Bankruptcy And Guarantor Loans

Guarantor loans are becoming increasingly popular as a way for people with poor credit history, or no credit history at all, to obtain credit. As the name suggests, the loan is ‘guaranteed’ by a third party, usually a relative or friend, who commits to repay the loan if you become unable to do so.

bankruptcy and guarantor loans

Whilst guarantor loans have their uses if approached responsibly, there are a number of risks which your guarantor will need to consider carefully before going ahead. One of these is what might happen is you end up declaring bankruptcy whilst there is still an outstanding balance on the loan.

 

If this happens, you’ll normally be obliged to include the guarantor loan in your bankruptcy along with your other unsecured debts. This is great news for you, as once your Bankruptcy Order has been discharged, the loan will be written off and you’ll no longer be liable for it. However, this is bad news for your guarantor, as they’ll become responsible for repaying the loan in full and possibly upfront, depending on the terms of your loan agreement.

 

Of course, if your guarantor can afford to repay the loan, then there shouldn’t be any problems – especially if they were fully aware of the risks when the loan was taken out. And if you have a good relationship with your guarantor, you can always make a private arrangement to repay them once you’ve overcome your debt problems and got back on your feet.

 

However, if your guarantor can’t afford to repay the loan, then it’s a different story. Your lender can pursue them through the courts, or take other forms of debt recovery action such as sending bailiffs to their home. At worst case scenario and if the loan exceeds £5,000, the lender could even petition for your guarantor’s bankruptcy. Not surprisingly, this can cause big problems in your personal life if the guarantor is a relative or close friend.

 

So what can you do to avoid this happening once bankruptcy proceedings are underway? Unfortunately, the answer is ‘not much,’ beyond steering clear of guarantor loans in the first place. There are a couple of options you could consider, but both are fraught with pitfalls.

 

  1. Omitting your guarantor loan from your bankruptcy

You could simply not mention the loan on your bankruptcy paperwork, in the hope that the Official Receiver (OR) won’t find out about it and that you can repay it out of the element of your disposable income that you’re allowed to keep. This isn’t a realistic option because the budget you’ll be expected to live on will be extremely tight, and it’s unlikely that you’d be able to afford the loan repayments from your surplus income.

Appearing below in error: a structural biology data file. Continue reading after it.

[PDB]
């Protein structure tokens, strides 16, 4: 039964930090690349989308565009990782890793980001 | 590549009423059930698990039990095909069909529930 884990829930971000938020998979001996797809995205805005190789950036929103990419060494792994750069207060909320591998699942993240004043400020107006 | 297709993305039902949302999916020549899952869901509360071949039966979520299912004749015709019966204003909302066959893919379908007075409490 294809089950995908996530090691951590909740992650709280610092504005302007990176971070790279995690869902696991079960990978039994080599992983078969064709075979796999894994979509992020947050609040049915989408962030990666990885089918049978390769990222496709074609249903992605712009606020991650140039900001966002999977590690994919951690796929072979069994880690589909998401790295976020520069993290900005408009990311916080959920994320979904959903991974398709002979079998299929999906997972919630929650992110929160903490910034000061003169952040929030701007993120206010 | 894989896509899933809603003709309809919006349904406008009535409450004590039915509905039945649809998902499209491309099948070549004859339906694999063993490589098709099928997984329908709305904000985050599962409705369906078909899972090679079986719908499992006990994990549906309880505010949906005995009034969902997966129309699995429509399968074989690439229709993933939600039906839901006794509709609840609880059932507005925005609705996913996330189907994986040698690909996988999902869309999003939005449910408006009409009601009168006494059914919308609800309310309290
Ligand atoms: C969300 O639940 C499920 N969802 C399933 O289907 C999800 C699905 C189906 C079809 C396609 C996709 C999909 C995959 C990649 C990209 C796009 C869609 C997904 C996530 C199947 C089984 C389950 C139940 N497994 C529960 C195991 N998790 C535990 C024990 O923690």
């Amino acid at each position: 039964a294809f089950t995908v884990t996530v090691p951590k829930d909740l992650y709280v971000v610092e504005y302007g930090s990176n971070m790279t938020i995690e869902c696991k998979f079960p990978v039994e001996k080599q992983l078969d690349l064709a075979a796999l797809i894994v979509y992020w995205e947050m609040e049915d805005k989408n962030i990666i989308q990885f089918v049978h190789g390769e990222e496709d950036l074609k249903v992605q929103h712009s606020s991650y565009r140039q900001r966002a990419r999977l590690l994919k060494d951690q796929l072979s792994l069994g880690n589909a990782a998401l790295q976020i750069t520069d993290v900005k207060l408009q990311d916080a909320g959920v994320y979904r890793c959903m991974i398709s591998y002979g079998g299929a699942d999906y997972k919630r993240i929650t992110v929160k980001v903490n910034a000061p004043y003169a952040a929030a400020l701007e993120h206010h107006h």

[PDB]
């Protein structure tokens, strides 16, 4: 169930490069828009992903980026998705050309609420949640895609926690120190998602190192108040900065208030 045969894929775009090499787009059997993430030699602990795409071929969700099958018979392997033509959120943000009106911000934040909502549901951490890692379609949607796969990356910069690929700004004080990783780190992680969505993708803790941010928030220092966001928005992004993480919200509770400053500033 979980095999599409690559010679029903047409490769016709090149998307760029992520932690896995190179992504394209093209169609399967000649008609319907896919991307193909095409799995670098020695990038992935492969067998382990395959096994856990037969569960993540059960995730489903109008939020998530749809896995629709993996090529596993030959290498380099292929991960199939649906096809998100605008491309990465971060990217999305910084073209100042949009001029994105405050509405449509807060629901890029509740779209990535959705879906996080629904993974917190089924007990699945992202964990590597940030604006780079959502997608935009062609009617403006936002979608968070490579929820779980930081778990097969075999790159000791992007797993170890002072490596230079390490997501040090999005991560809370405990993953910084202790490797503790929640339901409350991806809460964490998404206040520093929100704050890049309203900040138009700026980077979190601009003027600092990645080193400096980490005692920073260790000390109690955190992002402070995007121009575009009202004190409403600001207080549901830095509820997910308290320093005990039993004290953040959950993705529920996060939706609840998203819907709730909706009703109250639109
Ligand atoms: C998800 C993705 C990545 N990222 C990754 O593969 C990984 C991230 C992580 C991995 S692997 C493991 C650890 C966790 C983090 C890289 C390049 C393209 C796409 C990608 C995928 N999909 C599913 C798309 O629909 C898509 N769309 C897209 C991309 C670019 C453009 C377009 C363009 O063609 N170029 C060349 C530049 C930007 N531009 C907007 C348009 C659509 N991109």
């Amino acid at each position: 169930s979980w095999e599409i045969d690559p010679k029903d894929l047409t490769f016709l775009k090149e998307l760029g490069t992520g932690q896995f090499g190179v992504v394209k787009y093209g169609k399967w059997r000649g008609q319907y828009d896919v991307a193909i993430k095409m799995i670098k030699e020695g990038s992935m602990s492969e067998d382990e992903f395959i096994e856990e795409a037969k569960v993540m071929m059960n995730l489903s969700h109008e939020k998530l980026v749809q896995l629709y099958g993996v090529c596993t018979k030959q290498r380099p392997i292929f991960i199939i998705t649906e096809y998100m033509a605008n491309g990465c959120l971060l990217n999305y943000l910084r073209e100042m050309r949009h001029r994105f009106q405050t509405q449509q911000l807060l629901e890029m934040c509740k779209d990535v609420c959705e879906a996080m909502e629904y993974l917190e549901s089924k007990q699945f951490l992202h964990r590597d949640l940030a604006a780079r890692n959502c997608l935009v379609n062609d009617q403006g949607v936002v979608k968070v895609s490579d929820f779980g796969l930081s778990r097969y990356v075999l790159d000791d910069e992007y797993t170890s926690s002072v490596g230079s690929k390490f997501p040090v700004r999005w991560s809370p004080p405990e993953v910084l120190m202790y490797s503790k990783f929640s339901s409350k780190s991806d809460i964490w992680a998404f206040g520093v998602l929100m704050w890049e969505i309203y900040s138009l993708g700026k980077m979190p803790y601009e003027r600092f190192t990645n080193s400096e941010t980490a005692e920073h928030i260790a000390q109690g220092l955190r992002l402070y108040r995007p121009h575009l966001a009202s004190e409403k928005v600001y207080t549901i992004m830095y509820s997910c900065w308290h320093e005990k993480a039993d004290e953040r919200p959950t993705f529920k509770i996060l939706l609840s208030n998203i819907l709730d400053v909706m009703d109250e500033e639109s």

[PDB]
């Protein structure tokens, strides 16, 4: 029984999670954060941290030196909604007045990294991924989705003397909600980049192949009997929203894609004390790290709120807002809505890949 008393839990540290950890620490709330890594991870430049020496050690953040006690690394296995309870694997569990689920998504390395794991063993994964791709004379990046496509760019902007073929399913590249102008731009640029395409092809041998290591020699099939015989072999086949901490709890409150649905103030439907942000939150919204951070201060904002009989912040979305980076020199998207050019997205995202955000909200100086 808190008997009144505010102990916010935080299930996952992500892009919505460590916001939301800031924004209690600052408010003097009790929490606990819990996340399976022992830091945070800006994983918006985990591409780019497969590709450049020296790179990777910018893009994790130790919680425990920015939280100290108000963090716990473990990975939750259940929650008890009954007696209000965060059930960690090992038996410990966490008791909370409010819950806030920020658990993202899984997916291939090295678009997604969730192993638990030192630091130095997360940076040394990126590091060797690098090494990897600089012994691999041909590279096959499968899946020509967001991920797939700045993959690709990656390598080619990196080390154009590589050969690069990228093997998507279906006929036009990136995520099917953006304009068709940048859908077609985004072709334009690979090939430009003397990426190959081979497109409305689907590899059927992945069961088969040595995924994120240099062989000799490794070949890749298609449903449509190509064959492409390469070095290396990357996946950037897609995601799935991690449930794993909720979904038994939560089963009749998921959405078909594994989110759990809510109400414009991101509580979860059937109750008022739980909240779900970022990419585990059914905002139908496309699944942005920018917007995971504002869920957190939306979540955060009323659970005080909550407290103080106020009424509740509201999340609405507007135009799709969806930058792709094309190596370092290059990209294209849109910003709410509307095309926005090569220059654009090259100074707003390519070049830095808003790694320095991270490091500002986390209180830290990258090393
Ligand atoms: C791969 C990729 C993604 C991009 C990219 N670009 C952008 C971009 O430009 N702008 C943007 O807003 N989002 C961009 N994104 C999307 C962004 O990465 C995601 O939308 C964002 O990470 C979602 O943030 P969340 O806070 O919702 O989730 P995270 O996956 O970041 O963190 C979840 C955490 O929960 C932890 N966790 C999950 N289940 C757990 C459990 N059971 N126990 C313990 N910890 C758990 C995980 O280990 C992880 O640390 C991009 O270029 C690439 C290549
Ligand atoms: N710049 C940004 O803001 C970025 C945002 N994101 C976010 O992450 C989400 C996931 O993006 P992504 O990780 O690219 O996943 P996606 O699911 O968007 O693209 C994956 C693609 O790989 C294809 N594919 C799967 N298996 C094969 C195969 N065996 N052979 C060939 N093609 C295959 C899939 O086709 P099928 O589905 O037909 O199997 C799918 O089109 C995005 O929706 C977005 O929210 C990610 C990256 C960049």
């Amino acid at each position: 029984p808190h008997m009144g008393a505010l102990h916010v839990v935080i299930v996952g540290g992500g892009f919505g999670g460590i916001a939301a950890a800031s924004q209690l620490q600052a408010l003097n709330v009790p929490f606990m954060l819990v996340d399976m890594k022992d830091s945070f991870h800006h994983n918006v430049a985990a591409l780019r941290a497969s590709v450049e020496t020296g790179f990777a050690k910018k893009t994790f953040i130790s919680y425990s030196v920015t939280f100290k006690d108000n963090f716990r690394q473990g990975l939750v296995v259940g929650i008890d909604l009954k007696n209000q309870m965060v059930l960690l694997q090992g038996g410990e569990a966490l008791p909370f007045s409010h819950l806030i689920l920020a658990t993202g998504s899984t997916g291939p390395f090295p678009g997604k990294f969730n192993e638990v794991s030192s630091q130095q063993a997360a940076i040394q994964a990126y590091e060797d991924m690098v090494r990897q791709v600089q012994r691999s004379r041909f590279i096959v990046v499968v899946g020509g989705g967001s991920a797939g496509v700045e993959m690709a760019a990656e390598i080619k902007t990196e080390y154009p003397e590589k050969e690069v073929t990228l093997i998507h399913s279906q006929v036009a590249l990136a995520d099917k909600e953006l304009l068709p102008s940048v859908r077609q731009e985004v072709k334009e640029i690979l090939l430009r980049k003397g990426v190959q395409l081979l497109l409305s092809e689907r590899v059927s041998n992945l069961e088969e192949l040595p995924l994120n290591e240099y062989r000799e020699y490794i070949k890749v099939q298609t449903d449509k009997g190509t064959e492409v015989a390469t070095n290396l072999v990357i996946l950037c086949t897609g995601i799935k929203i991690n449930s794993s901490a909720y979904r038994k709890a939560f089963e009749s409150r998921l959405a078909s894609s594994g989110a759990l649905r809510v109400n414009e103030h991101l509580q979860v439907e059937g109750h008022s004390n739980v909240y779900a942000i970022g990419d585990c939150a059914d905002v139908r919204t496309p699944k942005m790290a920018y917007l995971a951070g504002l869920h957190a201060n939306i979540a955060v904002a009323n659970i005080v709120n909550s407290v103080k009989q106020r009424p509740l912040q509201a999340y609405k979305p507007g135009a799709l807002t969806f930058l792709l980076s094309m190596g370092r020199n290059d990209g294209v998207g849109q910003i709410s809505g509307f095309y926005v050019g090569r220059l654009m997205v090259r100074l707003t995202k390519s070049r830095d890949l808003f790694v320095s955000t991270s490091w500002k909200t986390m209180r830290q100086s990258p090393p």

Similarly, admitting to the loan but trying to keep it separate from your bankruptcy won’t work either. The rules of bankruptcy dictate that you can’t pick and choose which of your creditors will receive preferential payments from your estate, so the OR won’t allow you to include your guarantor loan repayments in your ‘essential living expenses.’

 

  1. Paying off the loan before declaring bankruptcy

If you have any savings or assets you can sell to raise funds, you could use these to pay off your guarantor loan before your Bankruptcy Order is made. However, if the OR finds out about this, the transaction may be disallowed under the preferential payments rule. If this happens, the money you used to repay the loan would be put back into your estate for distribution between all your creditors. Your loan balance would be reinstated – leaving your guarantor to pick up the pieces.

 

On top of this, your conduct could be viewed as dishonest by the court, potentially landing you with a Bankruptcy Restrictions Order that extends the terms of your bankruptcy beyond the usual 12 months.

 

What about if the guarantor goes bankrupt?

Turning to the other side of the coin, let’s consider what would happen if your guarantor runs into financial trouble during the loan’s term (assuming you’re keeping up with the repayments at this time). If this happens and they become bankrupt, their liability to repay the debt will come to an end and you’ll be expected to keep making payments as usual.

 

If you later find that you can no longer afford these payments, your guarantor still won’t be liable for the loan as they’ll be protected by their bankruptcy – even if they’ve already been discharged. If their Bankruptcy Order is still in place, the OR will simply contact the lender who’ll deal with the situation on their behalf.

Andy Gorton is the author and editor of the Bankruptcy Clinic
http://www.bankruptcyclinic.co.uk

Andy Gorton – who has written posts on Bankruptcy Clinic Blog.


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